FURTHER UPDATE: Here is a joint statement that would seem to end the matter:
Joint Press Release from City of Cambridge, Cambridge PD, Middlesex County D.A., and Prof. Gates
The City of Cambridge and the Cambridge Police Department have recommended to the Middlesex County District Attorney that the criminal charge against Professor Gates not proceed. Therefore, in the interests of justice, the Middlesex County District Attorney’s Office has agreed to enter a nolle prosequi in this matter.
The City of Cambridge, the Cambridge Police Department, and Professor Gates acknowledge that the incident of July 16, 2009 was regrettable and unfortunate. This incident should not be viewed as one that demeans the character and reputation of Professor Gates or the character of the Cambridge Police Department. All parties agree that this is a just resolution to an unfortunate set of circumstances.
UPDATE: Channel 7 reports that all charges against Prof. Gates will be dropped. Good. This photo is from Channel 7.
Let’s just assume that there was non-ideal behavior on all sides. The caller (identified by the Herald as Lucia Whalen of Malden), who observed two black men (Gates and his driver) trying to open the front door, obviously jumped to an entirely unwarranted conclusion when she called the cops on suspicion that a break-in was happening. And, assuming that everything in the police report is accurate (which is no doubt a matter of controversy — see Gates’s lawyer’s statement here), Gates probably yelled a bit more than he should have. But look, the guy was apparently just off a plane from China, and he returned to find that he couldn’t open his front door. He was no doubt exhausted and frustrated, and suddenly the cops are asking him if he’s breaking into his own house. Who can blame him for getting a bit cranky? (UPDATE:) Further, as David Bernstein over at Volokh correctly notes, “yelling at a cop isn’t a crime.”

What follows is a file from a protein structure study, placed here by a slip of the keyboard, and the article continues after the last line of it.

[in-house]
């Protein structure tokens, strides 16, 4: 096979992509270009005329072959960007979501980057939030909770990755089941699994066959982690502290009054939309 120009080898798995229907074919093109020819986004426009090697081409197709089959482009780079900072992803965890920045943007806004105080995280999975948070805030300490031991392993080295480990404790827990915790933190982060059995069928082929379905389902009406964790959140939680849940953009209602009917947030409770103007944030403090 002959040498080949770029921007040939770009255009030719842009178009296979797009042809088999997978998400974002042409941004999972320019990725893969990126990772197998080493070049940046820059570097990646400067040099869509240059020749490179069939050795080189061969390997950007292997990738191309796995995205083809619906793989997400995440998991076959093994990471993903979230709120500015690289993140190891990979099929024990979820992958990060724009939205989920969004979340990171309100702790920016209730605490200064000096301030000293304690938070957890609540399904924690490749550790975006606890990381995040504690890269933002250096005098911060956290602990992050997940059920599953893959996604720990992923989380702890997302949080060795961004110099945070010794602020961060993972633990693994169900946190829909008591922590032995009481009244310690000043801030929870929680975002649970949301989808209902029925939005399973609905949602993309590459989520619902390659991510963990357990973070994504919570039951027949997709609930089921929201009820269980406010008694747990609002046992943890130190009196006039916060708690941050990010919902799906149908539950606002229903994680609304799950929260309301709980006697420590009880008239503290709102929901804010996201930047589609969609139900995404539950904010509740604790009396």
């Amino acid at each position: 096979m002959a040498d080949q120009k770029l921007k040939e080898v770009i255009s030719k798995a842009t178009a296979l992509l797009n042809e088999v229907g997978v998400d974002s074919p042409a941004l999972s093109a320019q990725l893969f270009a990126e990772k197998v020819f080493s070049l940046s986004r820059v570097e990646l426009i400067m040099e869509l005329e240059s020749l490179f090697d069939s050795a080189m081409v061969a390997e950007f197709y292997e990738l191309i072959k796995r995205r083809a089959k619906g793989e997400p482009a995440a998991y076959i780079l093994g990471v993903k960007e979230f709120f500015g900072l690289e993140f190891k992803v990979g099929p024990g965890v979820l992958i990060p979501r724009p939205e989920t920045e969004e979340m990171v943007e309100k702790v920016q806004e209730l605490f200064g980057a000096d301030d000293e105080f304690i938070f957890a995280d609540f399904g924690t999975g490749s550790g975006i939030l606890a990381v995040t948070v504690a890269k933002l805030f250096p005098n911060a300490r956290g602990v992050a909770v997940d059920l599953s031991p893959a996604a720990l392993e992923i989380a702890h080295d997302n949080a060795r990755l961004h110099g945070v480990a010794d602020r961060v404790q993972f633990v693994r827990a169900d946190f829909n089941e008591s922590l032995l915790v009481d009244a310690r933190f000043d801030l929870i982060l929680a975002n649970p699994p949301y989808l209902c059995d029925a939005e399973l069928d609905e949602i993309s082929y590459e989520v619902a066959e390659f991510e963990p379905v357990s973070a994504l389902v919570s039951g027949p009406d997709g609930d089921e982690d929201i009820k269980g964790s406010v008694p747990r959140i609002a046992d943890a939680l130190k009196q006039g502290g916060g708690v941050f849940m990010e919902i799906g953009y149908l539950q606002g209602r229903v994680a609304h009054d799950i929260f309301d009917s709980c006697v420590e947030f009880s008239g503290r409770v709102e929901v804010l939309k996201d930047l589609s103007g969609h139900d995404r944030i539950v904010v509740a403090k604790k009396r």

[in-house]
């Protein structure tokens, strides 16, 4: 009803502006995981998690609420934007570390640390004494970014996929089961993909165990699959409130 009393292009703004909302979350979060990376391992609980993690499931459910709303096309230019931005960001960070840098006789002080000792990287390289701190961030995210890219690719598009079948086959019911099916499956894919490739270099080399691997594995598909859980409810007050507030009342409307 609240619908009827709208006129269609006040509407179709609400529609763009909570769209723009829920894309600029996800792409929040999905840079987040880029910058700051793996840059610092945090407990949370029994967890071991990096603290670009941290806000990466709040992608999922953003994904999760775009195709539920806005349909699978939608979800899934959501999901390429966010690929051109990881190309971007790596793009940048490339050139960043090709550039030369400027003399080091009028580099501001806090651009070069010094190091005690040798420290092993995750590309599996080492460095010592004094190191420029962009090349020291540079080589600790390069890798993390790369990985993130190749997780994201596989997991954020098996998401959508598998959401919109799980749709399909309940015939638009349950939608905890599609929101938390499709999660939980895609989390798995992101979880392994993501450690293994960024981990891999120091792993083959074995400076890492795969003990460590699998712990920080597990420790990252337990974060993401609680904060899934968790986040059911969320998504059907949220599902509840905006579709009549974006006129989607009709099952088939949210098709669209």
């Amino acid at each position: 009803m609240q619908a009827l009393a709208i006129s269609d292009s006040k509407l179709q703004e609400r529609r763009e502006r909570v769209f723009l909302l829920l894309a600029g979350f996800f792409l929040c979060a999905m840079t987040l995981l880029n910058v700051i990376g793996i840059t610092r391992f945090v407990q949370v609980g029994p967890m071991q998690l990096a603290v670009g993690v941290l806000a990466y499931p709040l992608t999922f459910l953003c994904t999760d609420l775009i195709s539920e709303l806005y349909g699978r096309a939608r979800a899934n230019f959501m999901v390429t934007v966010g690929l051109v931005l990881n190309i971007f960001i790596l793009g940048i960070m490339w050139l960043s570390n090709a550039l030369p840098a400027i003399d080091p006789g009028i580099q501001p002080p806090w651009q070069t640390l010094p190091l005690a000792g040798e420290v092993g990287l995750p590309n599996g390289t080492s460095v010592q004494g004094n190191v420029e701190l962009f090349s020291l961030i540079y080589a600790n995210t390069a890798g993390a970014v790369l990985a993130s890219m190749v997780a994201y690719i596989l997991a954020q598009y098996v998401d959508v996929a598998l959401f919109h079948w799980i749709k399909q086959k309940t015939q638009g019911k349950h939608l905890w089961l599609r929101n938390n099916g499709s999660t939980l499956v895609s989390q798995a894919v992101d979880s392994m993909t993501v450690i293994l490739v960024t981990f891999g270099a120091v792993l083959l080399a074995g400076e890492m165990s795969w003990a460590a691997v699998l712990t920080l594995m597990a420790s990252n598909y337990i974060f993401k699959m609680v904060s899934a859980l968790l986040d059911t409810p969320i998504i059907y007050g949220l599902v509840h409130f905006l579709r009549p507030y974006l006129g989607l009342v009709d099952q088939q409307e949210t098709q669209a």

Which brings us to the cops. Of course they had to respond to a 911 call. But did they really have to arrest, handcuff, and take down to the police station a disabled professor who is obviously no threat to anyone, and who was just upset about being challenged about being in his own home? “Disorderly conduct”? Please. Can’t the cops have a bit thicker skins about stuff like this?
Here’s another weird aspect of this. When I read the Globe story this morning, they had helpfully posted a redacted PDF of the police report. Now it has been removed. I have no idea why. BMG to the rescue. UPDATE: Boston.com has restored part of the police report, including some additional documents, but apparently without Officer Crowley’s original statement. Still not sure what’s up with that.